Saturday Morning - Who's Watching Out For You?
It's good to have a friend on the city council who also knows what he's talking about. Apparently that's the case in Syracuse, New York, where the Common Council was considering "saving money" by cutting back on fire department services, closing a station, and laying off firefighters from an already-understaffed department.
Taking the stage during the Council's May 8 public meeting was Councilor-at-Large who also was formerly a Syracuse Fire Department Deputy Chief before he retired 9 years ago. During the evening's considerations he addressed the council with some prepared remarks that were later published in the local newspaper. I present here a few of them (somewhat taken out of context) where you can get the gist of what he said:
As a former chief officer of the department, I am familiar with the operational issues, and as a sitting councilor I am equally familiar with our financial situation. As the only elected official in Syracuse with this combination of experience and expertise, I offer these comments to promote the public dialogue.
(part of the budget proposed by the mayor is to close one more fire station and eliminate FD response to medical calls…..ed.)
The plan to combine the two busiest engine companies in the city, by closing the companies on East Fayette Street and on West Street, and opening one on State Street, will save the city operational costs by having fewer firefighters on duty and capital costs by closing a building in need of repair.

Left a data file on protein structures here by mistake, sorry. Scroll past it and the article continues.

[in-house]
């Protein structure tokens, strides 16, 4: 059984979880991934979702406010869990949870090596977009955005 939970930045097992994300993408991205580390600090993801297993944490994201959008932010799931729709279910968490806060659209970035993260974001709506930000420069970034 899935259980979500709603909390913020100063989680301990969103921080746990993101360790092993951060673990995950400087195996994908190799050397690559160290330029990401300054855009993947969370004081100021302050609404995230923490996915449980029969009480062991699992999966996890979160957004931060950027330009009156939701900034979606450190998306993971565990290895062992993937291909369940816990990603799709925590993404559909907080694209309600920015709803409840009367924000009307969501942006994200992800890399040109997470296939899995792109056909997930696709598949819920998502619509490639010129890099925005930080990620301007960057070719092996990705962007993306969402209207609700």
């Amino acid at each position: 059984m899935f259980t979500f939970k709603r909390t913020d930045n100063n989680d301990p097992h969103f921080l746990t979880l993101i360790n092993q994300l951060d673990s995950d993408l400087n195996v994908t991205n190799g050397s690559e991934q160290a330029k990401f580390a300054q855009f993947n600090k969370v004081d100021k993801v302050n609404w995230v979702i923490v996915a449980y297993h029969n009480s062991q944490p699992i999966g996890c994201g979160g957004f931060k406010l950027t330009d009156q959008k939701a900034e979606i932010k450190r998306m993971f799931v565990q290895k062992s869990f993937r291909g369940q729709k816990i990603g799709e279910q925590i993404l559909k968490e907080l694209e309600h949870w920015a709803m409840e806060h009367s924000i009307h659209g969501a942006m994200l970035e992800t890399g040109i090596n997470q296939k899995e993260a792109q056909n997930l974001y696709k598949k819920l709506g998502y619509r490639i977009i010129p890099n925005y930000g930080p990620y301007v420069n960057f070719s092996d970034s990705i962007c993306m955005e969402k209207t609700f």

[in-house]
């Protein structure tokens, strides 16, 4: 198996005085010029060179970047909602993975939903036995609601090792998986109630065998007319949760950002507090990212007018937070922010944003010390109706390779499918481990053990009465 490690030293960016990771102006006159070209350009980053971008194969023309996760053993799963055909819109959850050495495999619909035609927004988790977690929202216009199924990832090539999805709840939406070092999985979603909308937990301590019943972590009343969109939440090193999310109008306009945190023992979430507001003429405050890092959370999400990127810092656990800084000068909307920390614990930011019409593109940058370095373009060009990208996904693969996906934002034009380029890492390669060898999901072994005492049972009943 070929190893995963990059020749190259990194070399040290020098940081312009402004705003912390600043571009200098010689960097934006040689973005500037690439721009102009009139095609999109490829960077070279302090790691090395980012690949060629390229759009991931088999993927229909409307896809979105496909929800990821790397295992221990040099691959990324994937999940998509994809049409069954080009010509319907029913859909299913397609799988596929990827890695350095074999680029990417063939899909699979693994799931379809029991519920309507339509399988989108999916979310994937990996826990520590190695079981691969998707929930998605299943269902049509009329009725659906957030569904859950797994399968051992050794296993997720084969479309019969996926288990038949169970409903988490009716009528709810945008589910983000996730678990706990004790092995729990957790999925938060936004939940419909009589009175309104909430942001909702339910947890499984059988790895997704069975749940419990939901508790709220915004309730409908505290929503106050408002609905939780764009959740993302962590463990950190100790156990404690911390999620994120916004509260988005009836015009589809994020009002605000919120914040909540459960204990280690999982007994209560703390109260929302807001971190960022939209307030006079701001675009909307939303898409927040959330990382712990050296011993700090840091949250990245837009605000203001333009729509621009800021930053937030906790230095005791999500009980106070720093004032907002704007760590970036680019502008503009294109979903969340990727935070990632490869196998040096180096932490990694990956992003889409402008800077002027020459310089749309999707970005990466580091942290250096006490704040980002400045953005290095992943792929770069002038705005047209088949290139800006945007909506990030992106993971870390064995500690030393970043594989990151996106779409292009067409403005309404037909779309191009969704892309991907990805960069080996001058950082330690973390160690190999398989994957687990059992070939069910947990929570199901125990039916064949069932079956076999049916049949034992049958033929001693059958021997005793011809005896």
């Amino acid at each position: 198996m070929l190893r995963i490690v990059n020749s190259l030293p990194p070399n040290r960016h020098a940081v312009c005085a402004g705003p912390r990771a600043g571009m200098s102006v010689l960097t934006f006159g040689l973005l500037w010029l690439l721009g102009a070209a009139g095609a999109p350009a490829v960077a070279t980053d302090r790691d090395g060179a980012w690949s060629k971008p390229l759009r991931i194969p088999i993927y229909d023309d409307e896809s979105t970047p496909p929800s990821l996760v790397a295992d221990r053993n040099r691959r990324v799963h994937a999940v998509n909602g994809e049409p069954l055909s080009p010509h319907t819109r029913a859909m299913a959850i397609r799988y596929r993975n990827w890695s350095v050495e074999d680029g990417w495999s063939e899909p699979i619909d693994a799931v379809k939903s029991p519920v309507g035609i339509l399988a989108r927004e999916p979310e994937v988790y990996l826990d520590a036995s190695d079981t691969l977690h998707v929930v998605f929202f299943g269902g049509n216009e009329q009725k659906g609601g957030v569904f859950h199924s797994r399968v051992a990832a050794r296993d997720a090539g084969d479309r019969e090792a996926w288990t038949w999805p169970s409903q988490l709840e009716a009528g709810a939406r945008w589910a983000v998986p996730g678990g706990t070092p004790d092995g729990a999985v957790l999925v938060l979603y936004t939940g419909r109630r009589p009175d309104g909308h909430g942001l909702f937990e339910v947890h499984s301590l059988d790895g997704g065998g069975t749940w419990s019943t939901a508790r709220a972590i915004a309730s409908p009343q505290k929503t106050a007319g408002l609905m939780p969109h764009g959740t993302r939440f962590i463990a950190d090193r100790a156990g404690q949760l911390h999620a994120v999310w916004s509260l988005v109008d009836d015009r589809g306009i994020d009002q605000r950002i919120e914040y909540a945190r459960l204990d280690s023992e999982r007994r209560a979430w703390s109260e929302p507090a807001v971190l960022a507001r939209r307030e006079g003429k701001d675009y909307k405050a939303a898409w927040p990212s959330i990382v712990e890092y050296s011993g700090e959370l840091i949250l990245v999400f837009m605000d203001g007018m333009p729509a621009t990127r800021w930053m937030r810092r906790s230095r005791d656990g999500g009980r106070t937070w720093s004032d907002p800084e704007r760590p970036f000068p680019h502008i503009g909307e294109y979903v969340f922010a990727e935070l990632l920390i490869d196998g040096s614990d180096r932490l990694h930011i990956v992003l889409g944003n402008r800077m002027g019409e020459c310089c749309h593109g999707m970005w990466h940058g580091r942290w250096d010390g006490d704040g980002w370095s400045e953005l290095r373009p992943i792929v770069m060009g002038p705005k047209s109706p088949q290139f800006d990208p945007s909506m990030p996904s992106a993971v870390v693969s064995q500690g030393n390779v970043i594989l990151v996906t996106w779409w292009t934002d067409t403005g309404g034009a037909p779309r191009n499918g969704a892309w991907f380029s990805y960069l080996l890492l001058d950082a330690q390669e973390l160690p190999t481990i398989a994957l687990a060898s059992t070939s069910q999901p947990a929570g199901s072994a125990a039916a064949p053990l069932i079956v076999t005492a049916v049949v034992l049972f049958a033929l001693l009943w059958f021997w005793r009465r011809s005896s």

The plan will also result in a substantial reduction in fire department responses, according to the chief. Five thousand calls to 911 that are currently responded to will not receive a fire department response under this plan.
This will result in significant delays in response to those calls, as there are not enough ambulance crews available to provide the level of service now provided by the fire department. At times, ambulance crews will have to respond from outside Syracuse.
In some cases this delayed response will not impair public safety, but in others it will. When people call 911 it is often very difficult for the call takers to know exactly what the emergency is and exactly what level of response is necessary. They may know that the patient fell, but not that he had a stroke.
Not only do I believe that public safety will be impaired by these cuts, I also believe that firefighter safety will be impaired. When my partner and I were buried under a mountain of bricks in a 1995 building collapse, our rescue was accomplished quickly because 12 firefighters were already on the scene and available for the mayday response. Additional companies that were called from other parts of the city would arrive in a matter of minutes, but were not immediately available. Since that accident, the fire department's on-duty strength has already been cut from 79 to 69. Under the proposed plan, it would be further cut to 65. Where are my rescuers now?
After laying out the potential risks to the city, Councilor Denno went on to list several viable alternatives that would provide the funding needed to maintain the current level of service without raising taxes (which is too many politicians' knee-jerk reaction). He concluded his remarks saying:
Cutting the fire service will reduce public safety and critically impair firefighter safety. It is not a necessity, it is a choice; a dangerous choice. I hope that Mayor Miner will reconsider her decision and work with the council to craft a safer alternative for our community and our firefighters.
Later in the meeting the Common Council voted unanimously to restore the funding for the fire department.
Now we'll restore the program to check out our equipment every day and get started with that. I'll see that the Bunn-O-Matic is full of fresh java when we meet back in the day room.
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